Imagine you are driving on a street with stop lights, and you have to make a left turn at one of them.
You arrive at the intersection, and just as you get into the left turn lane the light turns green. That’s good news — less time, less gasoline, get home early.
This is not good news — more time, more gasoline, etc. Should you just turn in front of that car? Honk your horn? Flash your lights?
Those responses, as you can easily see, are all about you. Or in this case me, because this actually happened to me today. And I was willing to think the worst because that driver was obviously at fault.
Unless the sun (and this happens a lot in Phoenix) made it hard for the driver to see the light change. Or any number of other completely understandable reasons for the hesitation.
But for a moment that was just another bad driver whose sole purpose was to inconvenience me. Did it even occur to me that there was an actual person driving that car? Not immediately, but it should have.
Life is a competition, apparently
Over the years I’ve competed in many things, and so have you. From sports to business, from dating to grades, from contests to personal challenges, I’ve competed.
Though I don’t think of myself as competitive, I may be wrong. A couple of months ago I was playing golf with my good friend and his good friend, who happens to be a Major League Baseball pitcher. On about the 10th hole that fellow said to me, “I love how competitive you are!”
He meant it as a compliment, but I was, as they say, taken aback. “What?” I said to myself. And I meant it.
But as I’ve thought about it, it isn’t the competitive me that is problematic, it is the selfish me. That me thinks getting my way is my right, by which I mean this: that other driver needed to do whatever worked best for me.
Do you ever think that way on the road or in a grocery store line? The truth is, society in general is becoming more and more inward facing. We care so much about ourselves that we don’t even see other people.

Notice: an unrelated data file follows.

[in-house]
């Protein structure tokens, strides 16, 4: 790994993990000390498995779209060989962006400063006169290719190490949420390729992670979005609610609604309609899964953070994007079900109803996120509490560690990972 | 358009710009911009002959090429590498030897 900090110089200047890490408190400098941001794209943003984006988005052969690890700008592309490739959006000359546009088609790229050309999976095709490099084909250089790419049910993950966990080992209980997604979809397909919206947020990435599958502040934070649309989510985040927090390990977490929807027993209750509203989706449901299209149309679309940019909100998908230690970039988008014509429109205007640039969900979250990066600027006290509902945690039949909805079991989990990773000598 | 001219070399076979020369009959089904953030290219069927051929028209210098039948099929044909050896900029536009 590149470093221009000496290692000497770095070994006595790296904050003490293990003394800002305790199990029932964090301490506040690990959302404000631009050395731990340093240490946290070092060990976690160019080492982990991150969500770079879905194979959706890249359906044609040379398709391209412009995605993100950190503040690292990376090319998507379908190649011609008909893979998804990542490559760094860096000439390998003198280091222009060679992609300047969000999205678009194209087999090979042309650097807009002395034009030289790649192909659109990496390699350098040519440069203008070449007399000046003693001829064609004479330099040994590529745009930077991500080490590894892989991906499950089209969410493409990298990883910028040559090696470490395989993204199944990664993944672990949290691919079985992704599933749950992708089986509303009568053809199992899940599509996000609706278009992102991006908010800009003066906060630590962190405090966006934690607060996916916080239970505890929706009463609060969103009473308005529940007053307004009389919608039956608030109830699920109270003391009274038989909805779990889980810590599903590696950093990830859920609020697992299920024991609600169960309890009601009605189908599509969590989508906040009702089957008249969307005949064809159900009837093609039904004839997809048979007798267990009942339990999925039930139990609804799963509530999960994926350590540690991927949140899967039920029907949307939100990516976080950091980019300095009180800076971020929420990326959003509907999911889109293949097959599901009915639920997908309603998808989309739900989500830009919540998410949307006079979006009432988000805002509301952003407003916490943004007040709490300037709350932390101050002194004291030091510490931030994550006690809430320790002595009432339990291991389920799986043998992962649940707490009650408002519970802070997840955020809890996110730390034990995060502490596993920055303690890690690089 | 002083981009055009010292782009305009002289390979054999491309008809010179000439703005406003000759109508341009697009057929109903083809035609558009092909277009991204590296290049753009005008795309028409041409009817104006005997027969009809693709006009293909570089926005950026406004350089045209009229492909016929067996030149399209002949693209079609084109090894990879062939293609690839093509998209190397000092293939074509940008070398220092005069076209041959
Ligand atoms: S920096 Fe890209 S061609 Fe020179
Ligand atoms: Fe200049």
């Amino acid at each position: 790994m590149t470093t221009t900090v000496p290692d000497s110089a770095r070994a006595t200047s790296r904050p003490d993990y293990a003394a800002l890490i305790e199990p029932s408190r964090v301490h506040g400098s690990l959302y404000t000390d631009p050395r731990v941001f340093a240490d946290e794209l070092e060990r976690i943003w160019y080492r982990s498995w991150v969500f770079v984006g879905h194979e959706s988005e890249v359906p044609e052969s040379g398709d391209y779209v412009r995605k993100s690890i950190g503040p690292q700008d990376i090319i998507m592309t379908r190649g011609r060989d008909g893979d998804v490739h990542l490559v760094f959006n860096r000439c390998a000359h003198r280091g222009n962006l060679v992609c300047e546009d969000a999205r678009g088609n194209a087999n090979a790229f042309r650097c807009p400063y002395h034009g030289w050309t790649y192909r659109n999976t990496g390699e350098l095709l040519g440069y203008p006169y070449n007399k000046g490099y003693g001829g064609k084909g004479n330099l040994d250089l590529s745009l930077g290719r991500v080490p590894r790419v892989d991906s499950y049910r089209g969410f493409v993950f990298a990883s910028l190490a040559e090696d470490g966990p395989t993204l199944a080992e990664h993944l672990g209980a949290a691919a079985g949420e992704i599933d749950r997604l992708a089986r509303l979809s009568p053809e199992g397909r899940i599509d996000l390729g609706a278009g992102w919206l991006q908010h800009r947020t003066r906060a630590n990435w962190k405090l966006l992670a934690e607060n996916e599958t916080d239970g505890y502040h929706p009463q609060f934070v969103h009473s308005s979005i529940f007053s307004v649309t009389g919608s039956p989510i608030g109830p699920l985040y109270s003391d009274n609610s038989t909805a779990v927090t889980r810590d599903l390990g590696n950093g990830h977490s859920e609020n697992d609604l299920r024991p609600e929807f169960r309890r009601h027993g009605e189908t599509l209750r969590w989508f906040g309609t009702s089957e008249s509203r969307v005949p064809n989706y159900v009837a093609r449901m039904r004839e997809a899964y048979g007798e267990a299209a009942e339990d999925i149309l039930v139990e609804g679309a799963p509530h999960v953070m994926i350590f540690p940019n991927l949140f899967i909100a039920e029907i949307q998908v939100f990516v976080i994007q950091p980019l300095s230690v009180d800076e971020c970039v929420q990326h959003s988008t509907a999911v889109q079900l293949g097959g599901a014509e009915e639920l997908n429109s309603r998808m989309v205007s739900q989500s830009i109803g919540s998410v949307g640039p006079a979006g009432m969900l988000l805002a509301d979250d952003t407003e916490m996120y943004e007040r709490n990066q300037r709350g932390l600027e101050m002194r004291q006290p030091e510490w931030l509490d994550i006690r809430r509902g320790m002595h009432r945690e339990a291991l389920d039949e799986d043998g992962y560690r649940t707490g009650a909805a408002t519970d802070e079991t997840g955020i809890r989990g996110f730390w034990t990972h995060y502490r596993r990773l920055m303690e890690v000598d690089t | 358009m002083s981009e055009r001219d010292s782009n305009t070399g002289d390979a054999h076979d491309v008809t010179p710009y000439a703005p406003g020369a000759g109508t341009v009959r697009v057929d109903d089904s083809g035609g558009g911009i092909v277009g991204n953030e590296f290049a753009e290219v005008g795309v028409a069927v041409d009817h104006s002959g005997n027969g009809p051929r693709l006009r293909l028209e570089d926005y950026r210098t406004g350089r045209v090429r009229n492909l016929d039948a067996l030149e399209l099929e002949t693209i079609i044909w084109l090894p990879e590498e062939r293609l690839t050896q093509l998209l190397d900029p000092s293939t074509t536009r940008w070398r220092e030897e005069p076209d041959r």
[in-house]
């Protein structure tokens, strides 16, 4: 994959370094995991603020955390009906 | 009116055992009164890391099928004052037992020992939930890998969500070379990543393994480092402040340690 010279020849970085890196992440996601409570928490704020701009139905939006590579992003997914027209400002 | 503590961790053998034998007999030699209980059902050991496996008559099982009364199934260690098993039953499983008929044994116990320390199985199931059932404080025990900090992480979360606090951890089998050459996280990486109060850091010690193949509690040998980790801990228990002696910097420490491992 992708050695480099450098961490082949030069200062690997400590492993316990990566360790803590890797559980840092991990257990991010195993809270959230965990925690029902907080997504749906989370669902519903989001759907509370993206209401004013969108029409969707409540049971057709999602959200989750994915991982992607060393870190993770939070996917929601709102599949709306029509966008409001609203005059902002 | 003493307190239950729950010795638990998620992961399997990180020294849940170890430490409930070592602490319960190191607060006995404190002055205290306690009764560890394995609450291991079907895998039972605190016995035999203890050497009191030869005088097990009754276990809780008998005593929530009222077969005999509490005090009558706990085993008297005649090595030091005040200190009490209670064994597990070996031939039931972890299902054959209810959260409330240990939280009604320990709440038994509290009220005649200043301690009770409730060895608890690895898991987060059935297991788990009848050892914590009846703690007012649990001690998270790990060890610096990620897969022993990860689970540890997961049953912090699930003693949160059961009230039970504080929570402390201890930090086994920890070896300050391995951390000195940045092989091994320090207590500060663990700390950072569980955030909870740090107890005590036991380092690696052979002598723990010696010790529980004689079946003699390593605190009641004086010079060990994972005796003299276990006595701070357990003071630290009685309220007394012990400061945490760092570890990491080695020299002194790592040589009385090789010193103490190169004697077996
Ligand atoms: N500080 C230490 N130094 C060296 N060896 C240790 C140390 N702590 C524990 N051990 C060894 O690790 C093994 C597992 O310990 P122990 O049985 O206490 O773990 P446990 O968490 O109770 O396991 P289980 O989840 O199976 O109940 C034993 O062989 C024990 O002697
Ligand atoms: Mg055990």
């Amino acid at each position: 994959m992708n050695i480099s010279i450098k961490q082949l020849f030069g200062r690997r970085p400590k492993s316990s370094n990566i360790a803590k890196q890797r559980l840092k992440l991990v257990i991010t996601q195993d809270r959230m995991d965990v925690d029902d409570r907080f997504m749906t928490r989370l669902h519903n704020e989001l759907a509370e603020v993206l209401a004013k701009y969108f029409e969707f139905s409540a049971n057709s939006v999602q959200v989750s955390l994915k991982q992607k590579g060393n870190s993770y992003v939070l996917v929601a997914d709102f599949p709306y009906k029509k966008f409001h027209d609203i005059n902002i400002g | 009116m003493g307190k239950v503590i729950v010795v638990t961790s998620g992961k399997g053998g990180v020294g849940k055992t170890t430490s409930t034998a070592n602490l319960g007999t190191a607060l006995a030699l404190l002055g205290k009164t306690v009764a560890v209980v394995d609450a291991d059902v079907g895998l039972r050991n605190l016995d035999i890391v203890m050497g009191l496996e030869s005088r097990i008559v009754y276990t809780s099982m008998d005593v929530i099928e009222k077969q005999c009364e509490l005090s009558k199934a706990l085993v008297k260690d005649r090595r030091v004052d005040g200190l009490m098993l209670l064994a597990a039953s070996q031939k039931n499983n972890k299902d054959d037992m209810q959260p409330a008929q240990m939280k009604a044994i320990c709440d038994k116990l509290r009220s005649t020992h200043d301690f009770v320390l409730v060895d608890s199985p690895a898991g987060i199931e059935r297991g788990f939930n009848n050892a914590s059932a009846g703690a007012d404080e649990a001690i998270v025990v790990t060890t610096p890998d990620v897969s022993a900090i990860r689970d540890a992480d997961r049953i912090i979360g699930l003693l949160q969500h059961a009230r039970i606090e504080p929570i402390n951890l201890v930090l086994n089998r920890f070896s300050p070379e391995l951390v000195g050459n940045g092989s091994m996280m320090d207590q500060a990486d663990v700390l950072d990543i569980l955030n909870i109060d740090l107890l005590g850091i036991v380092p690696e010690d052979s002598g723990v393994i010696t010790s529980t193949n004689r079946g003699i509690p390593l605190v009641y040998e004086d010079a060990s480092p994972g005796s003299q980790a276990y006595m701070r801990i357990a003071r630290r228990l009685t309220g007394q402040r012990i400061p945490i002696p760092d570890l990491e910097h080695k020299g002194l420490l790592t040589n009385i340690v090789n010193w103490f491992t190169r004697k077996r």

How is that plane in the air?
Then I asked about airplanes. Do planes have people in them when they are in the air? All but one person said, no, it’s just an airplane.
My wife was the exception. She’s flown so much that when she sees a plane she imagines a crew of flight attendants and pilots and “sees” them working.
Part of the reason we don’t think of cars and planes as being populated is that we can’t see them. But even when we can — for instance when we are a passenger in the plane — we often don’t see them.
All of that spills over into other areas of life, as you might imagine. Other people, unless they are part of our circle, lose their humanity.
John Donne got it right
News of his death touched me, but not as much as it touched my friend who once worked for him. When David Davenport was a college student he interned for Mr. Dole and got to know him a bit. They stayed in touch over the years, corresponding occasionally. Because of that personal connection, David knew the man. I knew the public figure, and only from a distance.
I might read on the news of a tragedy in some country far away I’ve never visited. An earthquake, a tsunami, or even an act of violence. I may be moved by that, but I would be more moved by learning that my friend is ill, or that my home town had experienced a flood.
Part of what that means is that my circle is too small. John Donne (pronounced “dun”), got it right. In perhaps his most famous work, No Man Is An Island, he said this:
No man is an island, entire of itself;
every man is a piece of the continent, a part of the main.
If a clod be washed away by the sea, Europe is the less, as well as if a promontory were:
as well as if a manor of thy friend’s or of thine own were.
Any man’s death diminishes me, because I am involved in mankind.
And therefore never send to know for whom the bell tolls;
it tolls for thee.
“Any man’s death diminishes me, because I am involved in mankind.” Could I say that?
Christmas is coming. Get involved.
As we go through our days, whether we are looking up at a plane or driving on a busy road, we should not think we are alone. We should be aware of others. Like us they have joys and sorrows, good days and bad. They have family and friends. They are real people.
Christmas is a time of year when the world generally becomes a little kinder, a little more understanding, a little more forgiving. That’s the Christmas spirit. It comes from God sending his son to show his love for us. Amazing! So let’s keep that love going.
As Paul O’Neill of Trans Siberian Orchestra wrote in Old City Bar:
If you want to arrange it
This world you can change it
If we could somehow make this
Christmas thing last
By helping a neighbor
Or even a stranger
And to know who needs help
You need only just ask
See the people, then do good. It’s in you.